Alternatively, you could check your fix for any undissolved crystals.
I have had similar problems with some films and developers (mainly hp5+ and fp4+, D-76 and Xtol) over years. Not as bad though, only one or two small "pinhole" in the negative.
I never had figured out what is the reason, I have tried all tricks but nothing works so I take always 3-5 frames per each subject to ensure that I have at least one fine negative.
My best guess so far is that "pinholes" are caused by undissolved crystals of the developer.
Last edited by Usagi; 10-03-2007 at 07:39 PM. Click to view previous post history.
Reason: Added dissolve guess..
Terve Jukka ,
Originally Posted by Usagi
Well as I already told, I checked my developer and at least I can't find any undissolved crystals.
But yesterday I found out that my other tank has some dry fixer in the bottom. It's very possible that this tank where I developed this film, had also dryed fix in there... Could it be the reason?
Heli, do you know the pH of your fixer solution? I would think that if it's acid it would possibly matter, since the 'specks' on your film is blank, something prevented development from taking place in those spots. Perhaps it's some sort of local contamination by crystals of dry fixer that stuck to the emulsion during the pre-wetting stage, fixed those specks clear before development took place? Is that a possibility?
Try alkaline fixer. I've developed both FP4 and HP5 in pyrocat without problems, but I always use neutral or alkaline pH fixer.
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Those look like pin holes in the emulsion. the tell-tale halo gives them away. I occasionly have the same problem.
Gordon Hutchings, "The Book of Pyro" should provide a remedy.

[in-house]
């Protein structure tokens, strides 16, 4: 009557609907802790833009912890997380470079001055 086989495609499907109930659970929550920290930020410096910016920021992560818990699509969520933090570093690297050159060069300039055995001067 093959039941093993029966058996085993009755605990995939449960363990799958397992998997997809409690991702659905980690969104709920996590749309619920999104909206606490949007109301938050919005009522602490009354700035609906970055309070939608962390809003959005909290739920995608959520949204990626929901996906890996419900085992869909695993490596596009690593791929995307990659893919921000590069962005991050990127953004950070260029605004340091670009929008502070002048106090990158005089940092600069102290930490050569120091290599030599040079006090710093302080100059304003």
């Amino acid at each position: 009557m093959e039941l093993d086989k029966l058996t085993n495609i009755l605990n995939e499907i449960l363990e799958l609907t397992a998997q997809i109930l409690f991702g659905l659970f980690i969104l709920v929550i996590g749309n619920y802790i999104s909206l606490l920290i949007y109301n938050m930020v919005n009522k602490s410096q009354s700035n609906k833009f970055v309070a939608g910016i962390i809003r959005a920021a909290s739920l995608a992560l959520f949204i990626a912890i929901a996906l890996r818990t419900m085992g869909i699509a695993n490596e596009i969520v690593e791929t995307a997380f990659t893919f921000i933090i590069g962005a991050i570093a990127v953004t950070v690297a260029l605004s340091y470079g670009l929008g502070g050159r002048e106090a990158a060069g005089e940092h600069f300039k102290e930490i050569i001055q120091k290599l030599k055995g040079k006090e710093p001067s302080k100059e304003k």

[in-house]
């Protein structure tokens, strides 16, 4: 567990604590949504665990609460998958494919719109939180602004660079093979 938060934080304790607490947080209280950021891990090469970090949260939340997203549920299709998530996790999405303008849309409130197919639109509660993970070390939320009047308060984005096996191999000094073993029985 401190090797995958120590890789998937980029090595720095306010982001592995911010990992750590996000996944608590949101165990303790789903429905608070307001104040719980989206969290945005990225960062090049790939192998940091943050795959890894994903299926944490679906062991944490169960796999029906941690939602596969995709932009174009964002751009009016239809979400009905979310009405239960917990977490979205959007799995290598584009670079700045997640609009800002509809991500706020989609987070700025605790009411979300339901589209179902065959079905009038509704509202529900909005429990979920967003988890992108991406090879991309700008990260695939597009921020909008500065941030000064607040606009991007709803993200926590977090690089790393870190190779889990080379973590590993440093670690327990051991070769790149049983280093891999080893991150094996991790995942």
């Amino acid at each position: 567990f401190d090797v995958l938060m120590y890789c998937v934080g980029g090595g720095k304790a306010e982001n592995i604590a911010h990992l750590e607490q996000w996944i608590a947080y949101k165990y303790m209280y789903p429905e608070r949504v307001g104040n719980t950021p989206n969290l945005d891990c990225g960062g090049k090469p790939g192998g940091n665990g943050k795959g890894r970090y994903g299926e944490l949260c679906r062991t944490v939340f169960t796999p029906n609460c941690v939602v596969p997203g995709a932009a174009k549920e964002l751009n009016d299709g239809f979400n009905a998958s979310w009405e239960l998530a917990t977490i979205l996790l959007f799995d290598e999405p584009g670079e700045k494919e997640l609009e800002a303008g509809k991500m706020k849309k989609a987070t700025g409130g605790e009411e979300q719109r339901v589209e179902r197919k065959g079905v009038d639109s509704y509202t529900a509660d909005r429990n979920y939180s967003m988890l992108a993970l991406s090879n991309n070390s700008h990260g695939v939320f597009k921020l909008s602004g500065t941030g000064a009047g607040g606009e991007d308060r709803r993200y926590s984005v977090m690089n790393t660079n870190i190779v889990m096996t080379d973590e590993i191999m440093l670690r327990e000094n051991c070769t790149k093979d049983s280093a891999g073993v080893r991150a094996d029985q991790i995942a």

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In one sense, this is a simple problem. Black spots on prints = reduced density on the negative. Any residual bits that might have embedded themselves into or onto the film, even though they may look white to the eye, will block light and result in white spots on the print. You can pretty much rule that out as an explanation for your problem.
I have never used an alkaline fixer. The closest to it is Kodak's C-41 fixer which is near neutral. I alway use an acid stop bath unless the developer specifically calls for its replacement with a water rinse, as is the case with Diafine. Despite all that, I have never seen a pinhole that was caused by using an acid stop. A true pinhole, where the emulsion has physically separated from the support will be apparent by visual and tactile examination. Use a loupe for visual inspection, and feel the emulsion with your fingertip. If there are surface irregularities, then you have separation. If not, then something else is wrong. That something else could be as simple as dust settling onto the emulsion before exposure, though that is unlikely considering the almost perfectly round shape of the spots.
In my opinion, the most likely cause of your problems is air bells. Small air bubbles attach themselves to the film and are not dislodged by agitation. Developer doesn't reach the emulsion, and no development takes place. Result - clear spots on otherwise undamaged negatives that print black.
I've found that it's best to use water that has at least rested, and this is especially true if your tap has an aerator, so that some of the dissolved gasses dissipate. Heating the water will drive off most if not all the dissolved gasses. Just be sure to let it cool before use. Always stir, never shake, to mix chemistry. Shaking always introduces air into the mix and that's never good on a couple of levels. And don't forget agitation. Proper agitation wil dislodge any air bells clinging to the film. There are a lot of folks who advocate gentle agitation. Don't buy it. I have never seen surge marks caused by vigorous agitation. I have never seen uneven development come out of a rotary processor, provided it contained a sufficient volume of chemistry, like the Jobo which agitates constantly. I have seen what looks like surge marks around sprocket holes on 35mm film from insufficient agitation.
Last edited by fschifano; 10-07-2007 at 11:46 PM. Click to view previous post history.